The Lost Mind of Dr. Brain pulled off what most educational games dare to dream: it engaged players by making the game’s format as compelling as its subject. Lost Mind took place in the brain and targeted all its functions. When it wanted players to think logically, it slowed down. But if the game needed to teach on-the-fly problem solving skills, it would throw out faster challenges. Such was the thematic balance that made the game a success.
Its sequel, The Time Warp of Dr. Brain, tries a similar form-as-function approach while adding an extra layer of historical context. The game has an intriguing time travel premise, in that you play as one of Dr. Brain’s many incarnations since the beginning of single-celled life.
To its credit, the game does an impressive job matching various brain exercises and activities to the different eras of life that it represents. Unfortunately, most of those periods are prehistoric, which means you’ll spend the bulk of Time Warp fighting for survival or drowning. That’s just not as compelling.
The Time Warp of Dr. Brain is much lighter on story than its predecessors. A quick, 30-second cutscene at the start explains that Dr. Brain lost his car keys somewhere in the space-time continuum and, in an effort to find them, malfunctioned and became stranded in the past, present, and future. This is all the story you get; for most of the game, Dr. Brain stays out of sight as a loudspeaker that barks instructions and occasionally heckles you. Frankly, I enjoyed that the game speaks for itself. The lack of zany cartoon antics and the minimalist interface give the puzzles some breathing room that they occasionally needed in Lost Mind.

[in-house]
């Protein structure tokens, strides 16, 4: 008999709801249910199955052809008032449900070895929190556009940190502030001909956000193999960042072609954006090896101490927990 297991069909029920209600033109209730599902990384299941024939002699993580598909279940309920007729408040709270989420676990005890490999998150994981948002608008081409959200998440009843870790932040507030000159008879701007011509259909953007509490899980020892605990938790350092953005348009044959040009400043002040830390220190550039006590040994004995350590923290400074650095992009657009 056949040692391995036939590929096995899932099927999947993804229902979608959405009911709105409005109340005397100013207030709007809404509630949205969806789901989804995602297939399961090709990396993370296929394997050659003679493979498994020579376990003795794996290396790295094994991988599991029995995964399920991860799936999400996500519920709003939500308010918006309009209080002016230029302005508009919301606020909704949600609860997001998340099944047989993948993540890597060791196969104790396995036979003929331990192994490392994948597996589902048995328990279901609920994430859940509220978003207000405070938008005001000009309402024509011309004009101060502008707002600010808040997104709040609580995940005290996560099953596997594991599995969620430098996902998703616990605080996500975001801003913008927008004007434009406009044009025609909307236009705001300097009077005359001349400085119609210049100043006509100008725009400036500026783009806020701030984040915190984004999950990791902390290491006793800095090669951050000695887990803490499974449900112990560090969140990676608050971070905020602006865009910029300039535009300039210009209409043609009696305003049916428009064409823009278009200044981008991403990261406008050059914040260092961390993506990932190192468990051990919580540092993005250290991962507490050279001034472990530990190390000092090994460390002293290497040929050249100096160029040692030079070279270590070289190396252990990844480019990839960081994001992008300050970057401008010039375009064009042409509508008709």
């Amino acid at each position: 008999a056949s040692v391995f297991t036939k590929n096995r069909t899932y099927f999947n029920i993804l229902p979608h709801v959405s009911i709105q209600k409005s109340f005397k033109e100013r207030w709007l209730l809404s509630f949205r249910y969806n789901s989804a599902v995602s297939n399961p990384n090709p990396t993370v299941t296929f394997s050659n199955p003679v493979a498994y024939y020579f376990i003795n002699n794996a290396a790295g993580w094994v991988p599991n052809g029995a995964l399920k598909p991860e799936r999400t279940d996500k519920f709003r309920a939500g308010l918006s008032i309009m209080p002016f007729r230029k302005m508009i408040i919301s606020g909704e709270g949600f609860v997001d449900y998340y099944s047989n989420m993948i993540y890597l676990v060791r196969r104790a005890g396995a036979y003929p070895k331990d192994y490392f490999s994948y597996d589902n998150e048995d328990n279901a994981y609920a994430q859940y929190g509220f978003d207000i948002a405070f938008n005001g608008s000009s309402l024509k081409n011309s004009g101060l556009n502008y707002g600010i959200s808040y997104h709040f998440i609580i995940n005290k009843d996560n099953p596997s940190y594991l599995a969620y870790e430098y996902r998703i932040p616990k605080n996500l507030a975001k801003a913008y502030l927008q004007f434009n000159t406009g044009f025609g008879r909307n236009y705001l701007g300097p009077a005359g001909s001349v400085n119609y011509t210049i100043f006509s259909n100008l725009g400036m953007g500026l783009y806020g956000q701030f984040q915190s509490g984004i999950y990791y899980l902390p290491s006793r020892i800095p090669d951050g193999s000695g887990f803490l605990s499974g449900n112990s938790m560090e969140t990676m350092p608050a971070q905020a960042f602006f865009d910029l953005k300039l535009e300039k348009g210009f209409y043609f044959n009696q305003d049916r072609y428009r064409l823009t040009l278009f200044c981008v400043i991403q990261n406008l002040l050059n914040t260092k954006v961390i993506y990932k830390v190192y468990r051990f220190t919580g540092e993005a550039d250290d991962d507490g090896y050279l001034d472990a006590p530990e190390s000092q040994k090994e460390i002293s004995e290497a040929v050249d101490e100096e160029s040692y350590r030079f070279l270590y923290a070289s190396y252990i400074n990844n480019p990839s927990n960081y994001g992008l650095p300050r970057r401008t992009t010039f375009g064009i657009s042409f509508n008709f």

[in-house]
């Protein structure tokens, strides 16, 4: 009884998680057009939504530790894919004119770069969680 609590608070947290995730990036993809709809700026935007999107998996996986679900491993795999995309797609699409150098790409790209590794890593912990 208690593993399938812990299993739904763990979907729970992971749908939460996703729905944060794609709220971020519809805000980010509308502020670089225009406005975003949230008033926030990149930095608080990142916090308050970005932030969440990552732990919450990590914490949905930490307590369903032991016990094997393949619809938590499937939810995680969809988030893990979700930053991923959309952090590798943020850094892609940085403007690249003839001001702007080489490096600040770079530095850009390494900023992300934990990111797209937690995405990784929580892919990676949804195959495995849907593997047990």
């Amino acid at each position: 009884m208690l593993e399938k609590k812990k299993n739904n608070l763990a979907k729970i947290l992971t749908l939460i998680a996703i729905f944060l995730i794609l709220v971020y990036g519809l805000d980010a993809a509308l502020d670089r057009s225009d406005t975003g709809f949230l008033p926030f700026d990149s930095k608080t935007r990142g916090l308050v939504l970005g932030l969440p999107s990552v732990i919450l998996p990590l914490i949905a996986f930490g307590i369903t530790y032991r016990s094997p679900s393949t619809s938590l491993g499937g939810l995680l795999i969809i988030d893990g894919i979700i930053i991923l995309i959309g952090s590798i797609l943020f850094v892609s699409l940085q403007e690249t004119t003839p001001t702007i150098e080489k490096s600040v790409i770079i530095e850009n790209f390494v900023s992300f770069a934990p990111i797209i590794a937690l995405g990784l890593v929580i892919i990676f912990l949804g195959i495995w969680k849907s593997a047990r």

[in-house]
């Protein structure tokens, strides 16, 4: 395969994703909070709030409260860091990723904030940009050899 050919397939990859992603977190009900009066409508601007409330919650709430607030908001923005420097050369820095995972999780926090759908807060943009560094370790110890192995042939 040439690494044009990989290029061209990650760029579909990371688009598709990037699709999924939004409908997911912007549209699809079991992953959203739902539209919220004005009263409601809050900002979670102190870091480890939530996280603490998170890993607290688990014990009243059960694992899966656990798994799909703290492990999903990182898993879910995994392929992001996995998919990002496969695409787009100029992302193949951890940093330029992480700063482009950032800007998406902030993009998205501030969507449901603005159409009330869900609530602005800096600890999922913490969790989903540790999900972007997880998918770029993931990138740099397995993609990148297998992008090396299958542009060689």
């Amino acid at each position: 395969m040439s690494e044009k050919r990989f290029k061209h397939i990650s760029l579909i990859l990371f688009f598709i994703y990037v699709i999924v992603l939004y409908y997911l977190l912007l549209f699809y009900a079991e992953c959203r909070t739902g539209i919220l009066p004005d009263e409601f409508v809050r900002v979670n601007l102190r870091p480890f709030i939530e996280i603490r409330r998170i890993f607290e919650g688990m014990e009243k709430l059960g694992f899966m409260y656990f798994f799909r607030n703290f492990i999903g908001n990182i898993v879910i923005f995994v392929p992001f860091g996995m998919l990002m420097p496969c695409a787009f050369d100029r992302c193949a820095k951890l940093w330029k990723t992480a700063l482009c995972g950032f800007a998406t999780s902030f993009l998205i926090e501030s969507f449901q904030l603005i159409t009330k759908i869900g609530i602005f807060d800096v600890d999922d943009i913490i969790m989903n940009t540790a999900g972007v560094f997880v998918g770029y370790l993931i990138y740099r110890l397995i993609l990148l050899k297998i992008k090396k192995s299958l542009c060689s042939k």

The puzzles are appropriately a little more involved, even if they err from the conceptual level that made Lost Mind such a success. Four of the minigames are set before humankind evolved, so they rely much more on fight-or-flight reactions than applied logic. One set in 999,000,000 BC, for example, is a real-time strategy game in which you control an army of single-celled organisms. Another casts you as a beaver forced to rebuild a crumbling dam. More logical puzzles appear later on, such as a complicated traffic management sim and a few upgraded repeats from the previous game.
In a way, the change is brilliant. Time Warp intentionally downplays the latent educational skill aspects that took once center stage in favor of a new thematic structure. Just like Lost Mind used the brain as a level selection device that represented the cognitive themes of the game, Time Warp uses the timeline as a navigation screen that represents the evolution of life. And while the previous game subtly taught skills from each zone of the brain, this one lets players experience how life may have been (or will be) during each stage in history. These tweaks play with the Dr. Brain structure in inventive, unexpected ways, so credit to the game for refreshing the formula with a new subject.
But the new puzzles… well, aren’t as much fun. The logic games accounted for most of Lost Mind‘s appeal, and the faster-moving bits tended to be less appealing and bogged the game down. Now those action-oriented games make up roughly half of the available selections. Perhaps this is a nod to Gardner’s theory of multiple intelligences, which the game explicitly employs to cater to kids who learn visually or kinesthetically. Still, no intellectual justification can mask that the Dr. Brain developers could never do action.
The “Spelunking” game is a particularly heinous culprit, since it consists almost entirely of navigating long, monotonous mazes in a limited time. Of course you can still play the more interesting, slower puzzles, such as the alchemy game in which you build potions, but far too much of Time Warp is spent on the parts it does least well.
The Time Warp of Dr. Brain is good, but it never reaches the same heights as its predecessor. The history-driven approach reinvents old conventions but accidentally tosses out some of the series’s fun, wit, and charm too. Maybe you can blame the barebones presentation or the somewhat grim claymation graphics. Or it could be the overemphasis on fast-paced, non-logical puzzles. Time Warp is still more engaging and entertaining than most educational games, but this one is just missing the spark that made Lost Mind such a rare gem.